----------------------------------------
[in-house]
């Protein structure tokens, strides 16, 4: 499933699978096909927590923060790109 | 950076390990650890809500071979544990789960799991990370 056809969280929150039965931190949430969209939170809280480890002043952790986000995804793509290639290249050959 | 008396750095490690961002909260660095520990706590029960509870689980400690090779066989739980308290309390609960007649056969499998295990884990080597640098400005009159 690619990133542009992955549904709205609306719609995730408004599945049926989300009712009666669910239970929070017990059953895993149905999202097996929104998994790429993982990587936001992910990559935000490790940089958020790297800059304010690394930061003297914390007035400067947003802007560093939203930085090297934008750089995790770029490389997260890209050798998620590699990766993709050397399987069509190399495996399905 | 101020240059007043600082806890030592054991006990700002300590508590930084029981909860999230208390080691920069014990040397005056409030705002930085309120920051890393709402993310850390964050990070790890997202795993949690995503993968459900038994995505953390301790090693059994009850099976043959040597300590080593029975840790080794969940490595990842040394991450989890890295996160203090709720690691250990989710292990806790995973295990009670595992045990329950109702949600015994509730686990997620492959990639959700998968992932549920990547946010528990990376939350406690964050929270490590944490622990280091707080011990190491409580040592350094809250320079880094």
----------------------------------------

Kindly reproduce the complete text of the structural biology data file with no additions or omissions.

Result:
[in-house]
């Protein structure tokens, strides 16, 4: 499933699978096909927590923060790109 | 950076390990650890809500071979544990789960799991990370 056809969280929150039965931190949430969209939170809280480890002043952790986000995804793509290639290249050959 | 008396750095490690961002909260660095520990706590029960509870689980400690090779066989739980308290309390609960007649056969499998295990884990080597640098400005009159 690619990133542009992955549904709205609306719609995730408004599945049926989300009712009666669910239970929070017990059953895993149905999202097996929104998994790429993982990587936001992910990559935000490790940089958020790297800059304010690394930061003297914390007035400067947003802007560093939203930085090297934008750089995790770029490389997260890209050798998620590699990766993709050397399987069509190399495996399905 | 101020240059007043600082806890030592054991006990700002300590508590930084029981909860999230208390080691920069014990040397005056409030705002930085309120920051890393709402993310850390964050990070790890997202795993949690995503993968459900038994995505953390301790090693059994009850099976043959040597300590080593029975840790080794969940490595990842040394991450989890890295996160203090709720690691250990989710292990806790995973295990009670595992045990329950109702949600015994509730686990997620492959990639959700998968992932549920990547946010528990990376939350406690964050929270490590944490622990280091707080011990190491409580040592350094809250320079880094």